FILE - This combination image made of file photos shows Lance Armstrong, left, on Oct. 7, 2012, and Oprah Winfrey, right, on March 9, 2012. Armstrong plans to admit to doping throughout his career during an upcoming interview with Oprah Winfrey, USA Today reported late Friday, Jan. 11, 2013.
Lance Armstrong said he will answer questions "directly, honestly and candidly'' during an interview with Oprah Winfrey next week. He will also apologize and make a limited confession to using performance-enhancing drugs, according to a person with knowledge of the situation.
Armstrong has spent more than a decade denying that he doped to win the Tour de France seven times. Without saying whether he would confess or apologize during the taping, Armstrong told The Associated Press in a text message early Saturday, "I told her [Winfrey] to go wherever she wants and I'll answer the questions directly, honestly and candidly. That's all I can say.''
A confession would be a stunning reversal for Armstrong after years of public statements, interviews and court battles from Austin to Europe in which he denied doping and zealously protected his reputation.
AP Photo/Damian Dovarganes
In this Friday, Nov. 30, 2012 photo, James Comisar shows a Stetson hat worn by actor Larry Hagman portraying oil tycoon J. R. Ewing in the "Dallas" television show. The item is part of his television memorabilia collection in a temperature- and humidity-controlled warehouse in Los Angeles.
James Comisar has collected some 10,000 items of TV memorabilia and is seeking a permanant home to display his heroic archival efforts. He would like to put them in a museum.
Comisar is the first to acknowledge that more than a few have questioned his sanity for spending the better part of 25 years collecting everything from the costume George Reeves wore in the 1950s TV show "Superman" to the entire set of "The Tonight Show Starring Johnny Carson."
Then there's the pointy Spock ears Leonard Nimoy wore on "Star Trek" and the guns Tony Soprano used to rub out a mob rival in an episode of "The Sopranos."
"Along the way people thought I was nuts in general for wanting to conserve Keith Partridge's flared pants from 'The Partridge Family,'" the good-natured former TV writer says of the 1970s sitcom as he ambles through rows of costumes, props and what have you from the beginnings of television to the present day.
Julie Andrews in The Sound of Music
That sound you heard wasn't music to many people's ears.
NBC announced Friday that "American Idol" winner Carrie Underwood would play the beloved Maria in a live broadcast of "The Sound of Music" next year. And even though the network was thrilled, many fans weren't.
“Speaking for everyone at NBC, we couldn't be happier to have the gifted Carrie Underwood take up the mantle of the great Maria von Trapp,” NBC Entertainment chairman Robert Greenblatt said in a statement. “She was an iconic woman who will now be played by an iconic artist.”
Many throughout Twitter were horrified that the leggy country singer would be picked to perform in the role that most relate to Julie Andrews who starred in the Oscar-winning 1965 film adaptation of the 1959 Broadway hit. These digital critics didn't have anything against Ms. Underwood other than the fact that she was not Ms. Andrews.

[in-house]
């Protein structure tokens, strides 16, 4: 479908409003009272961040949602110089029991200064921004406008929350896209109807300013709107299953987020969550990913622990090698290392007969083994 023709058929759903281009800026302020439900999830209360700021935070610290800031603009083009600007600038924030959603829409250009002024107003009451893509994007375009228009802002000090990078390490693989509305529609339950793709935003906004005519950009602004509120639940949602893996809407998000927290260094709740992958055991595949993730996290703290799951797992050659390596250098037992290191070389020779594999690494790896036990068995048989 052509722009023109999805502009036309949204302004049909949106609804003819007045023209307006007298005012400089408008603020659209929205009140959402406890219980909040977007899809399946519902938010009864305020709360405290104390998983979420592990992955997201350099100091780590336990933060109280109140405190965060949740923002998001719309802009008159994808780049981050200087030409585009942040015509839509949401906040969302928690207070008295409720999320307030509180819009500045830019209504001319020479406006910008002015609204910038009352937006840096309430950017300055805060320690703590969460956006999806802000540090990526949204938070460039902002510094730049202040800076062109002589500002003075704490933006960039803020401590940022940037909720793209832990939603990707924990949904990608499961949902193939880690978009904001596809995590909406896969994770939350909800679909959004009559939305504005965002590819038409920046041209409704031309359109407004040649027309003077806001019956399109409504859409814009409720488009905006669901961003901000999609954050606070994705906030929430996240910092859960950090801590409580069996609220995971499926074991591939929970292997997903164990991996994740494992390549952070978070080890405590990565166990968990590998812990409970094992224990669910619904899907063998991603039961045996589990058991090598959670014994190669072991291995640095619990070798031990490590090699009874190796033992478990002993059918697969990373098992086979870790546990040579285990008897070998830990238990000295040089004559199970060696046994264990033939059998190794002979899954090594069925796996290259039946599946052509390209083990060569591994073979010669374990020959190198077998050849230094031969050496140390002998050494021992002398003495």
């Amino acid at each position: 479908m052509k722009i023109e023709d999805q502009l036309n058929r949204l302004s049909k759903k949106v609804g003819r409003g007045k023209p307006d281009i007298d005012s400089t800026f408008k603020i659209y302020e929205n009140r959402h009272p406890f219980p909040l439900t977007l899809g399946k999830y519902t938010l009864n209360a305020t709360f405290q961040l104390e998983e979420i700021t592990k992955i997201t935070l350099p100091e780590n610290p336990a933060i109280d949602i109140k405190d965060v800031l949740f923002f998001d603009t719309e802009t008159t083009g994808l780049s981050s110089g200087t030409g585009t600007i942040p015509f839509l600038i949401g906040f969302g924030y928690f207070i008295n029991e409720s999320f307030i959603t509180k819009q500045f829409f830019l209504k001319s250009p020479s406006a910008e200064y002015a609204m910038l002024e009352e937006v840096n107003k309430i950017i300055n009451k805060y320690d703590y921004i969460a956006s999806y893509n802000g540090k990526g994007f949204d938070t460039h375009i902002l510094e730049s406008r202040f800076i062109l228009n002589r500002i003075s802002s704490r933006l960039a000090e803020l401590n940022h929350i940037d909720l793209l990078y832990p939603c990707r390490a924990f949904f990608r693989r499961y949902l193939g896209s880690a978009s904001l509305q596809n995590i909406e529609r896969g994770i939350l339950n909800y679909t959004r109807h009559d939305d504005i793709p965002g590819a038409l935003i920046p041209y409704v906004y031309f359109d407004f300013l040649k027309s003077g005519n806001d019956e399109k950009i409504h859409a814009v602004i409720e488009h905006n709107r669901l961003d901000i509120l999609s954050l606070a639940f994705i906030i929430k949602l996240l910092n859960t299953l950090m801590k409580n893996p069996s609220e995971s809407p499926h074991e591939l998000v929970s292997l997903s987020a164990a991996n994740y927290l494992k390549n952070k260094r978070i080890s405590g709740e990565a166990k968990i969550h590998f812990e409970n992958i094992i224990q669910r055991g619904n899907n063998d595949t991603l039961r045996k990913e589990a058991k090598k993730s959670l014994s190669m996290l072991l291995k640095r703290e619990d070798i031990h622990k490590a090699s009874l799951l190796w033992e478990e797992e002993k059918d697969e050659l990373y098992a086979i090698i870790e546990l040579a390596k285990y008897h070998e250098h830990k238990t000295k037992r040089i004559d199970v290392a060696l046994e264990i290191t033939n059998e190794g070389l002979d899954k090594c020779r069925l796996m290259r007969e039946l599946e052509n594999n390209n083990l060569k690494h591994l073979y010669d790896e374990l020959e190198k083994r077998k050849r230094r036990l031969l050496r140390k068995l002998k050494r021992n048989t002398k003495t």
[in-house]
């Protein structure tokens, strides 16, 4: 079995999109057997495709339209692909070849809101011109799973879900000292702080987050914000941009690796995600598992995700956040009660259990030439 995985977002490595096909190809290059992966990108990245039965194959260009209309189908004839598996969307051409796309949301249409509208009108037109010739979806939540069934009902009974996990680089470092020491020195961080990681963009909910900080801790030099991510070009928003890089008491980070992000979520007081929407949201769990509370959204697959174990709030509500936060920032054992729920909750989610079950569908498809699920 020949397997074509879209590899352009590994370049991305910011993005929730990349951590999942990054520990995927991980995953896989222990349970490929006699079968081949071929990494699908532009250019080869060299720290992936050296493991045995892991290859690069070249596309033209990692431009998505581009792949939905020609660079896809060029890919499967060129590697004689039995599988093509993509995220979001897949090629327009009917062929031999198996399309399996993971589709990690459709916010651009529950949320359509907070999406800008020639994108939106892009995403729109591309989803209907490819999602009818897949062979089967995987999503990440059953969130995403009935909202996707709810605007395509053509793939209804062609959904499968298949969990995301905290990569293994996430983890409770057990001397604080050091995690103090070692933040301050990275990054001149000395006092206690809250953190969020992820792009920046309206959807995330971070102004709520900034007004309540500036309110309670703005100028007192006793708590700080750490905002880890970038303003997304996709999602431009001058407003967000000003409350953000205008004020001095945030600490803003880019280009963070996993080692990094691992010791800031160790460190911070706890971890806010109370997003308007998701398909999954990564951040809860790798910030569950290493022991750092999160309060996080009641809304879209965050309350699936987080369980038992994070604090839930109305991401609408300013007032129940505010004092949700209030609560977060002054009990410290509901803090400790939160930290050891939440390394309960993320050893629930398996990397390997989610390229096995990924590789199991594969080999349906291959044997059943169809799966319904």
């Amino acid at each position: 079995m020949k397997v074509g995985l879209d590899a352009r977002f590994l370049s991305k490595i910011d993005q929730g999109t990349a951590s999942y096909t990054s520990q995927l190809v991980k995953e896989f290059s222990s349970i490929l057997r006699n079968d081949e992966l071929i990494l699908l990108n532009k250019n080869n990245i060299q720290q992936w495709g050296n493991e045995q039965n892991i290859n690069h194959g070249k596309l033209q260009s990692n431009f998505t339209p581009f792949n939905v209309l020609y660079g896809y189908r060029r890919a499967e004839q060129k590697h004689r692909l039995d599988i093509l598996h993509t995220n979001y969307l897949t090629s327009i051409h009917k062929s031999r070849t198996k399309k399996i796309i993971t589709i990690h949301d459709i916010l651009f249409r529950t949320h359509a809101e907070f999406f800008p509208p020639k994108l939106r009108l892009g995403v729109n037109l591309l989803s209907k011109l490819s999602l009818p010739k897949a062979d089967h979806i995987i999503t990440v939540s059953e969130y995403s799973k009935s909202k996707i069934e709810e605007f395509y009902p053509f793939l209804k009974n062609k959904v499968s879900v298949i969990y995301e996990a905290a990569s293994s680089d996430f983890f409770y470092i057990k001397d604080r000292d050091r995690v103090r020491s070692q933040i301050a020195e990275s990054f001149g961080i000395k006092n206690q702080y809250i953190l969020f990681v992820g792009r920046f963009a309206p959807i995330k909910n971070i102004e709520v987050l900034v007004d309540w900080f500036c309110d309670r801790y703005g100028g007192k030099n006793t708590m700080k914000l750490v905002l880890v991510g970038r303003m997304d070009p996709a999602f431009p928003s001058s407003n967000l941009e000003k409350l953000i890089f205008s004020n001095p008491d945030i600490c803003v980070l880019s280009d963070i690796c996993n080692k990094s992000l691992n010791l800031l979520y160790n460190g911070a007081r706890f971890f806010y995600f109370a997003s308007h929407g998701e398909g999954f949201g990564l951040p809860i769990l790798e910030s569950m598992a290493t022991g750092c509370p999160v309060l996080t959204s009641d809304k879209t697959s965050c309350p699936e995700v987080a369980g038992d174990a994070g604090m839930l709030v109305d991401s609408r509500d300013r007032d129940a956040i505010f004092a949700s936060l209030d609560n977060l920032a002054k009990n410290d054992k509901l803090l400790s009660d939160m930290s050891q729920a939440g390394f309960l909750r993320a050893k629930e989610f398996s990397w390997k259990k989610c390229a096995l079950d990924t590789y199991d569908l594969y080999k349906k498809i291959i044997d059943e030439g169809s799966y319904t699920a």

GABRIEL BOUYS/AFP/Getty Images
In this file photo, actor Larry Hagman poses during a press preview of the auction of his personal antiques, fine and decorative art, furniture, and memorabilia from the classic 1980'??s primetime soap opera “Dallas” on May 24, 2011.
Larry Hagman, whose predatory oil baron J.R. Ewing on television's long-running nighttime soap opera "Dallas" became a symbol for 1980s greed and coaxed forth a Texas-sized gusher of TV ratings, has died. He was 81.
Hagman, who returned as J.R. in a new edition of "Dallas" this year, passed away Friday afternoon due to complications from his battle with cancer, according to a statement from the family provided to The Associated Press by Warner Bros., producer of "Dallas."
"Larry was back in his beloved hometown of Dallas, re-enacting the iconic role he loved the most," the family said. "Larry's family and closest friends had joined him in Dallas for the Thanksgiving holiday."
Hagman was diagnosed in 1992 with cirrhosis of the liver and acknowledged that he had drunk heavily for years. In 1995, a malignant tumor was discovered on his liver and he underwent a transplant.
About 750,000 Southern Californian cable households can breathe a sigh of relief as the Lakers will now be shown in the homes of those who have Charter Cable and Verizon FIOS.
Time Warner Cable announced Friday that the two TV providers have agreed to their terms to carry the recenetly launched Time Warner Cable SportsNet and Spanish-language sports channel Time Warner Cable Deportes which broadcasts Lakers and Sparks basketball games as well as L.A. Galaxy soccer matches.
The announcement came just four days before the Lakers' NBA season tips off.
"We are proud of Charter’s robust selection of sports programming," said Allan Singer, Charter’s Senior Vice President of Programming in a statement. "Charter is the first provider of this brand new programming in our service areas, and we know that the addition of these networks especially pleases our customers in Southern California.”